When I went and saw “The Clouds” at Epidaurus [a still-operating ancient Greek theater] — there are jokes that are thousands of years old and they’re still landing. People are making fart jokes and boner jokes. The great thing was, those writers that Aristophanes would have been slagging [were] in the audience. I guess the only equivalent we have now are roasts. Everyone is in on the joke. It did surprise me that it’s still funny. The things that we laugh at have been funny forever.
Did writing about ancient humor end up changing the way you experience comedy?
Because my novels are comedic, they’re just dismissed: “Oh, it’s a funny novel. Can’t have any ideas in it, I don’t even need to read it.” You start to think, it isn’t a new thing that our society dismisses comedy as easy or facile. Throughout the history of the world, people say, “Oh, it’s easy to make people laugh, and it’s hard to bring about catharsis through drama.” It made me go, “Yeah, well, f— you, because you haven’t tried it!”
Comedy’s important. That’s why there are the two masks, drama and comedy. You need both. That we can still laugh at the same jokes now is amazing. I don’t know if a revival of “Hamilton” 2,000 years from now is going to resonate with people, whereas Aristophanes still does.
I like comedy and I watch a lot of it and I read a lot of it. And there’s some writers who, like Carl Hiaasen, are still funny, still political. There’s this idea that this poet, Aaron Poochigian, talks about — he did a translation of Aristophanes’ plays and he talked about patriotic obscenity. We need to be able to say “[screw] you” to the people in power. That’s what Aristophanes and the Greek playwrights did.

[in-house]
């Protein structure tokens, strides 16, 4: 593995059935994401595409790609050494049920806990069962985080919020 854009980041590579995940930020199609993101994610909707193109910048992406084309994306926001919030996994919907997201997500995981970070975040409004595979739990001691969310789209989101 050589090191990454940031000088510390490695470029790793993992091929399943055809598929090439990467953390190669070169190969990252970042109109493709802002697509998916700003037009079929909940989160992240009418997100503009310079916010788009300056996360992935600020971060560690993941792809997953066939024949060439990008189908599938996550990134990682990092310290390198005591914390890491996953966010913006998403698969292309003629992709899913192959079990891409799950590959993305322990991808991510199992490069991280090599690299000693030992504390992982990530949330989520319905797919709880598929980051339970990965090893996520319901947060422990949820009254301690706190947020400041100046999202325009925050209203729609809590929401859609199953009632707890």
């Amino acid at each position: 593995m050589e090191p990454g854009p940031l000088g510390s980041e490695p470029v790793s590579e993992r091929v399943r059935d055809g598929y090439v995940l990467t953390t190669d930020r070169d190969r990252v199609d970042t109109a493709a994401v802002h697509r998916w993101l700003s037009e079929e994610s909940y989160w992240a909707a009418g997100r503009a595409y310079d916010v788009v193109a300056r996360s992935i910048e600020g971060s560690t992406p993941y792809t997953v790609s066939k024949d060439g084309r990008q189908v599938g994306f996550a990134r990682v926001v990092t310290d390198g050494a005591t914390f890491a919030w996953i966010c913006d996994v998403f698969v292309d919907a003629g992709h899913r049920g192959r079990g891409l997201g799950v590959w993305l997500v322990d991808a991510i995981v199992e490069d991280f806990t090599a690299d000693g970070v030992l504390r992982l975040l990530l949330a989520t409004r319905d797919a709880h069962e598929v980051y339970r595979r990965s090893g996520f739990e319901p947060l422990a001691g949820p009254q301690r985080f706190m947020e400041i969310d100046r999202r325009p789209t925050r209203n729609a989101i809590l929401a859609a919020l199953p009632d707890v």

I think about people like Chris Rock or Trevor Noah or John Oliver, who aren’t just making typical jokes but really speaking to the political moment. That connects right back to Aristophanes, and from there to Molière to Joe Orton in the ‘60s to what’s happening now. There is a throughline.
You touch on people in positions of authority suppressing different kinds of knowledge; I couldn’t help think of the current pushback on critical race theory.
Hopefully I’m not Cassandra. I think we’re seeing the death rattles of white supremacy and the patriarchy. That’s my hope. But they’re not going down without a fight. So with any kind of monster, you’ve got to drive the stake through its heart before it finally stops screeching.
Your focus in “Rude Talk” on the juxtaposition of freedom and pleasure also seems very relevant to American politics as well.
Pleasure, and particularly female pleasure and I would say homosexual pleasure, terrifies the patriarchy. We call ourselves a Christian nation, but it’s more like we’re a patriarchal nation. I think this goes right back to why Ariphrades was attacked. It destabilizes the core myths that the people in power are trying to impose on the population.
Once that gets rattled, they start getting scared. It’s just a domino effect. And hopefully, it brings them down. I made a claim for that at the end of the book. Let’s just have more pleasure, more sex, more fun. It’s the best way to have a revolution. It’s better than guns.
Carroll is author of the novel “Reel,” the story collection “Transitory” and the nonfiction work “Political Sign.”